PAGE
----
For example, customers could benefit from using power from 12 p.m. to 4 p.m. when renewable generation is highest and grid emissions are cleanest. Midday usage not only leads to greenhouse gas benefits, but this timeframe also happens to be when wholesale prices of electricity are cheapest.
Over time, these customers would adapt to shifting what would have been evening load to running appliances during times of high renewable generation. Consequently, DR programs would encourage load shifting that better integrates renewables and successfully balances the grid.
And this integration provides high potential value: LBNL's study estimates that load shifting could save California up to $600 million annually by avoiding the need to curtail renewable generation.
Flexiwatts rising from the ashes
Now is the time to take advantage of Shift.
The recently enacted SB 100 means even more renewables will be coming online in California, further exacerbating the Duck Curve problem. Load-shifting DR is available to help with renewable integration, and it can effectively mitigate the imbalanced Duck.
But first, DR needs to be rebranded.
Rather than thinking of DR as a burdensome activity that involves shutting everything off, it should be reframed as an opportunity to use energy more intelligently. Moving away from the idea of DR being an unused electron, DR needs to be highlighted in terms of flexibility.
Most importantly, DR should no longer be referred to as negawatts.
And thus enters Flexiwatts, a load-shifted megawatt that incorporates flexible demand and Shift onto the grid. Flexiwatts incentivize consumers to adapt their energy usage habits to patterns in renewable generation, thus shaping load to make sure it is balanced.
Going back to the Duck Curve, Flexiwatts are the units of energy that will not just reduce peak demand during the neck of the Duck, but will move that peak demand to capitalize on midday overgeneration, thus trimming the Duck's belly.
One could even argue that Flexiwatts are the hot new energy diet fad.
Bring on the smart devices
To realize Flexiwatts' full potential, smart devices must manage electricity consumption.
These energy-efficient smart devices, which include Internet-of-Things (IoT) technologies like Wi-Fi thermostats, smart plugs and even electric vehicles, are key to shifting load because of their ability to automate the timing of demand. Thanks to this automation, smart devices effortlessly overcome the irksome factor of traditional load-shedding DR.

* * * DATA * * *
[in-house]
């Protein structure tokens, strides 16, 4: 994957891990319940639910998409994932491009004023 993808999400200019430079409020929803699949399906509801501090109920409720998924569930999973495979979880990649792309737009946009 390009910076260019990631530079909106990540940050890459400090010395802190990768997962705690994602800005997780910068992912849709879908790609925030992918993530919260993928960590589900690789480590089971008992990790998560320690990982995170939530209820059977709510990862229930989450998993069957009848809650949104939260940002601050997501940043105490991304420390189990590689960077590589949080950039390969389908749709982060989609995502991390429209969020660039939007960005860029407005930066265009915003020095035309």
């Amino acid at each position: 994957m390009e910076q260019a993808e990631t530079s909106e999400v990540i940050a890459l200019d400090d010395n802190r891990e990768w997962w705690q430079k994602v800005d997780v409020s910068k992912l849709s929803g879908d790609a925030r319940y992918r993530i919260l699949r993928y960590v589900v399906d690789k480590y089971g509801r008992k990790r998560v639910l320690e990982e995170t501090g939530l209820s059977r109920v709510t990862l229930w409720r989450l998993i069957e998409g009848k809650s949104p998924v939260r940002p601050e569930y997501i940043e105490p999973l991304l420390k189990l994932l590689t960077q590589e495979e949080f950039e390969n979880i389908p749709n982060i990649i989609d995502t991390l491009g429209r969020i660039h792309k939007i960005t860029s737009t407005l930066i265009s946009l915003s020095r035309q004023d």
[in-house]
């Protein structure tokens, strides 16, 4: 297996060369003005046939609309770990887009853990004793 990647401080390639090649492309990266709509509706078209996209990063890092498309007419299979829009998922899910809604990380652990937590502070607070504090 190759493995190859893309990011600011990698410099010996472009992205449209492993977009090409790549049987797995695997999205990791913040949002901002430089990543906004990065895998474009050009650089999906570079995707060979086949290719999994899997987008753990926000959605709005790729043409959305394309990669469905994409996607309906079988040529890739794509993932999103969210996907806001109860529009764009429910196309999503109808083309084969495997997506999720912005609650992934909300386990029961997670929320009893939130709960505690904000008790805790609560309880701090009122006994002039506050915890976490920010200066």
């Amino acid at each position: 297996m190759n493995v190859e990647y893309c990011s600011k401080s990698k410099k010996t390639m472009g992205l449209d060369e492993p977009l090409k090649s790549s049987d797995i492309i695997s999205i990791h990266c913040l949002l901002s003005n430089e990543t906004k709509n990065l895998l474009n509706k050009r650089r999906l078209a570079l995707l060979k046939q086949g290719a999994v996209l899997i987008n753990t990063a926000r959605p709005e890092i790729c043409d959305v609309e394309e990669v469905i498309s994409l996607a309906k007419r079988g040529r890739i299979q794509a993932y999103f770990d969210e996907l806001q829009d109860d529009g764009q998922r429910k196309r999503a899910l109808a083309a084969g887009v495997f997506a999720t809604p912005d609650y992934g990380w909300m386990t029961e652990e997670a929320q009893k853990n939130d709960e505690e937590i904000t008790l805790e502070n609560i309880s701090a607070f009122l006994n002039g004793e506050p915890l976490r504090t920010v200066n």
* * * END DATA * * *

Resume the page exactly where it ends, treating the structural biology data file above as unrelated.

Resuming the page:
Leveraging the power of Shift, smart devices can mitigate energy use by turning appliances off when demand is high or electricity generation has high emissions, and instead running them during times of low demand and high renewable penetration.
Even more, smart devices have the capability to directly connect smart buildings to the smart grid. With this new intersection of high-tech devices and energy efficiency, any electricity consumer is empowered to play a role in balancing the grid and advancing California's clean energy goals.
California Senate Bill 49, currently going through the legislative process, could catalyze smart device penetration. This bill would allow the California Energy Commission to advance DR and load management technologies by creating standards that "facilitate the deployment of flexible demand technologies."
Similarly, PG&E's WatterSaver Program is incentivizing Flexiwatts using heat-pump water heaters under a pay-for-performance model. Innovative policies and programs like these make it easy for all electricity consumers to be equipped with smart devices that take advantage of Shift, thereby setting Flexiwatts up for success.
New grid's resolution
While Flexiwatts may have flex-appeal, a greater push is needed to fully incorporate this valuable DR resource onto the grid. Without one, California will not adequately take advantage of the full potential of Shift.
As the state strives to meet its 100% carbon-free goals, California should incorporate renewable energy intelligently. Rather than simply developing more renewables, thus further intensifying Duck Curve-related challenges, California should set a goal for Shift.
DR isn't dead unless we let it be. With a small makeover and some goal-setting, Flexiwatts could be the key to evolving California's smart grid.